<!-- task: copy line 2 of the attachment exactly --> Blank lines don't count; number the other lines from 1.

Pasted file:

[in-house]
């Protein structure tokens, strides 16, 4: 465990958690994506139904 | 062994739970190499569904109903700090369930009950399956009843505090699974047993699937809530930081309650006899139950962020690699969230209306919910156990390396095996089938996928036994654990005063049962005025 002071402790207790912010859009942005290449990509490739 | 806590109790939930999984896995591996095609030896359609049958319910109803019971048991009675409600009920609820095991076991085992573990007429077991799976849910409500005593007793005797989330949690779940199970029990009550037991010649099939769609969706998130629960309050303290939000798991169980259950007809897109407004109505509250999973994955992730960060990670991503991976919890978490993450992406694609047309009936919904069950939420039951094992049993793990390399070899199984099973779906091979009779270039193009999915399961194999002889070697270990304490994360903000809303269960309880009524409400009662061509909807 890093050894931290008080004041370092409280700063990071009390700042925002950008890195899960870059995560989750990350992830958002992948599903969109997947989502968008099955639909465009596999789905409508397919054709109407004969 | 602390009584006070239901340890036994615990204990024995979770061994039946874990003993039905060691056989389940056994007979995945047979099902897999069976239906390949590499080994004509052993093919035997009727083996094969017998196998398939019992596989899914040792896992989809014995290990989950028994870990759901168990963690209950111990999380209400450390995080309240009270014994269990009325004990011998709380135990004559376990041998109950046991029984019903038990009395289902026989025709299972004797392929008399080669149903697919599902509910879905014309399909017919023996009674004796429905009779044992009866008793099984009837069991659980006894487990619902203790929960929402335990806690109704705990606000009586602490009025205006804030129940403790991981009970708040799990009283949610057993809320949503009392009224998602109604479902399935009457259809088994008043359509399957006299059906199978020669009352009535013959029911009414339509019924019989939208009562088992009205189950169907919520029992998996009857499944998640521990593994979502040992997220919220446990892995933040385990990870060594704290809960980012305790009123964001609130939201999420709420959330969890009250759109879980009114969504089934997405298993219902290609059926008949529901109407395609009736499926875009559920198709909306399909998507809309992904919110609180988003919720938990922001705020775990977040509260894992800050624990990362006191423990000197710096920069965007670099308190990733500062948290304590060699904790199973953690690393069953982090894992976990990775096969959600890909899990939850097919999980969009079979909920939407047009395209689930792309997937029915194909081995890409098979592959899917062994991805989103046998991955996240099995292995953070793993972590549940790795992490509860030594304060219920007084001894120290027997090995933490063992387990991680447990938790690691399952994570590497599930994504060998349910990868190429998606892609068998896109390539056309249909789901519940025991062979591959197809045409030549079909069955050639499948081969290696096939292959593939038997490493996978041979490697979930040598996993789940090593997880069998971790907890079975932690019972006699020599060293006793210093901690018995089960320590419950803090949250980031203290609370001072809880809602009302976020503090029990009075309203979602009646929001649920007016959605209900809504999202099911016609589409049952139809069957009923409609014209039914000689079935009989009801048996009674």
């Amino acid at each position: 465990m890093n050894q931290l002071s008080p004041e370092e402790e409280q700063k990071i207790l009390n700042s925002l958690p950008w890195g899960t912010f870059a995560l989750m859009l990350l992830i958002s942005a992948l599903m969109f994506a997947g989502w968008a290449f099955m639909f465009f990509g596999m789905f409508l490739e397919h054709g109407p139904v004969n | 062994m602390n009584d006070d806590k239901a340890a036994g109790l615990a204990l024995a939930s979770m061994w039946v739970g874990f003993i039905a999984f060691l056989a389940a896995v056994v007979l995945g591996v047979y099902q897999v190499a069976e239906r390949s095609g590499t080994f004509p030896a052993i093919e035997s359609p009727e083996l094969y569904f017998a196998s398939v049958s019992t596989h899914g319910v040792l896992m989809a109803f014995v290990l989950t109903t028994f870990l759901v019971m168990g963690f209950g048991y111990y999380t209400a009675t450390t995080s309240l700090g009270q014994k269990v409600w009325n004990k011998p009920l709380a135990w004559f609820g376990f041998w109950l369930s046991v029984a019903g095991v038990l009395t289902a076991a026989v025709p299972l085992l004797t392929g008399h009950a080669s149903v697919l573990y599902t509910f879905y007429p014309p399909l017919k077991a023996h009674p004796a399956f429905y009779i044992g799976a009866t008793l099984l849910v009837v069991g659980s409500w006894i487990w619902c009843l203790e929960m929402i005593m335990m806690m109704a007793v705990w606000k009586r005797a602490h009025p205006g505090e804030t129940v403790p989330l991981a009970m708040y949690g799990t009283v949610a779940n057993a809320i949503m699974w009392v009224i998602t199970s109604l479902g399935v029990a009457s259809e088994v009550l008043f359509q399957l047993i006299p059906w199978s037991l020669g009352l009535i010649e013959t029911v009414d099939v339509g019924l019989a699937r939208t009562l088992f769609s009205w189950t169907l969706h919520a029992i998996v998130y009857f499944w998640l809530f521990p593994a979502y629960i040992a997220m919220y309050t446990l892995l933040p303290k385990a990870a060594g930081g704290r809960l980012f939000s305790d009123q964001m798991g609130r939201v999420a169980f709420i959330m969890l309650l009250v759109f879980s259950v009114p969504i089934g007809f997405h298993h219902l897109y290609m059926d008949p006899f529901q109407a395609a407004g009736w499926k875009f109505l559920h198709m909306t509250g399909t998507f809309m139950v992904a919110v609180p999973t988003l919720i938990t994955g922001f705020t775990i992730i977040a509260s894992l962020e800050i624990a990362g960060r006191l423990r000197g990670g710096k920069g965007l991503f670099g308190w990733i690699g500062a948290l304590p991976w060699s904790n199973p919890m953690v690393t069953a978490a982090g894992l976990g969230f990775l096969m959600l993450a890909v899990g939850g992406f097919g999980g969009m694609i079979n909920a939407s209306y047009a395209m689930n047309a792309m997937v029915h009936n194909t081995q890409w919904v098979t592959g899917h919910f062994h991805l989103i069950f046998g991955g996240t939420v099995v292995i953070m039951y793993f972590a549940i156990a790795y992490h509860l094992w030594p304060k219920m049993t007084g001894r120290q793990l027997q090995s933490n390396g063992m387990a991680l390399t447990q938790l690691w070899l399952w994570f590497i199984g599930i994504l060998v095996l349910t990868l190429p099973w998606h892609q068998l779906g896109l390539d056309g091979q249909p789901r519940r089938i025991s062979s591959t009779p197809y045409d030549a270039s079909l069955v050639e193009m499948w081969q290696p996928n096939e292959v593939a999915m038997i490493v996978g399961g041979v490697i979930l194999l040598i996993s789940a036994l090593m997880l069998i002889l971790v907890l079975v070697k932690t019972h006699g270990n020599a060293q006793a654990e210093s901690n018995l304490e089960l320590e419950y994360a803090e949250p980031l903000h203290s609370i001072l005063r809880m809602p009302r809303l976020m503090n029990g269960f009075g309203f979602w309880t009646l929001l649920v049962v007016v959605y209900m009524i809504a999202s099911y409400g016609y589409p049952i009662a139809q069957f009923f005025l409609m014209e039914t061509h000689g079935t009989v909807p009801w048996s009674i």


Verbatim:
């Protein structure tokens, strides 16, 4: 465990958690994506139904 | 062994739970190499569904109903700090369930009950399956009843505090699974047993699937809530930081309650006899139950962020690699969230209306919910156990390396095996089938996928036994654990005063049962005025 002071402790207790912010859009942005290449990509490739 | 806590109790939930999984896995591996095609030896359609049958319910109803019971048991009675409600009920609820095991076991085992573990007429077991799976849910409500005593007793005797989330949690779940199970029990009550037991010649099939769609969706998130629960309050303290939000798991169980259950007809897109407004109505509250999973994955992730960060990670991503991976919890978490993450992406694609047309009936919904069950939420039951094992049993793990390399070899199984099973779906091979009779270039193009999915399961194999002889070697270990304490994360903000809303269960309880009524409400009662061509909807 890093050894931290008080004041370092409280700063990071009390700042925002950008890195899960870059995560989750990350992830958002992948599903969109997947989502968008099955639909465009596999789905409508397919054709109407004969 | 602390009584006070239901340890036994615990204990024995979770061994039946874990003993039905060691056989389940056994007979995945047979099902897999069976239906390949590499080994004509052993093919035997009727083996094969017998196998398939019992596989899914040792896992989809014995290990989950028994870990759901168990963690209950111990999380209400450390995080309240009270014994269990009325004990011998709380135990004559376990041998109950046991029984019903038990009395289902026989025709299972004797392929008399080669149903697919599902509910879905014309399909017919023996009674004796429905009779044992009866008793099984009837069991659980006894487990619902203790929960929402335990806690109704705990606000009586602490009025205006804030129940403790991981009970708040799990009283949610057993809320949503009392009224998602109604479902399935009457259809088994008043359509399957006299059906199978020669009352009535013959029911009414339509019924019989939208009562088992009205189950169907919520029992998996009857499944998640521990593994979502040992997220919220446990892995933040385990990870060594704290809960980012305790009123964001609130939201999420709420959330969890009250759109879980009114969504089934997405298993219902290609059926008949529901109407395609009736499926875009559920198709909306399909998507809309992904919110609180988003919720938990922001705020775990977040509260894992800050624990990362006191423990000197710096920069965007670099308190990733500062948290304590060699904790199973953690690393069953982090894992976990990775096969959600890909899990939850097919999980969009079979909920939407047009395209689930792309997937029915194909081995890409098979592959899917062994991805989103046998991955996240099995292995953070793993972590549940790795992490509860030594304060219920007084001894120290027997090995933490063992387990991680447990938790690691399952994570590497599930994504060998349910990868190429998606892609068998896109390539056309249909789901519940025991062979591959197809045409030549079909069955050639499948081969290696096939292959593939038997490493996978041979490697979930040598996993789940090593997880069998971790907890079975932690019972006699020599060293006793210093901690018995089960320590419950803090949250980031203290609370001072809880809602009302976020503090029990009075309203979602009646929001649920007016959605209900809504999202099911016609589409049952139809069957009923409609014209039914000689079935009989009801048996009674």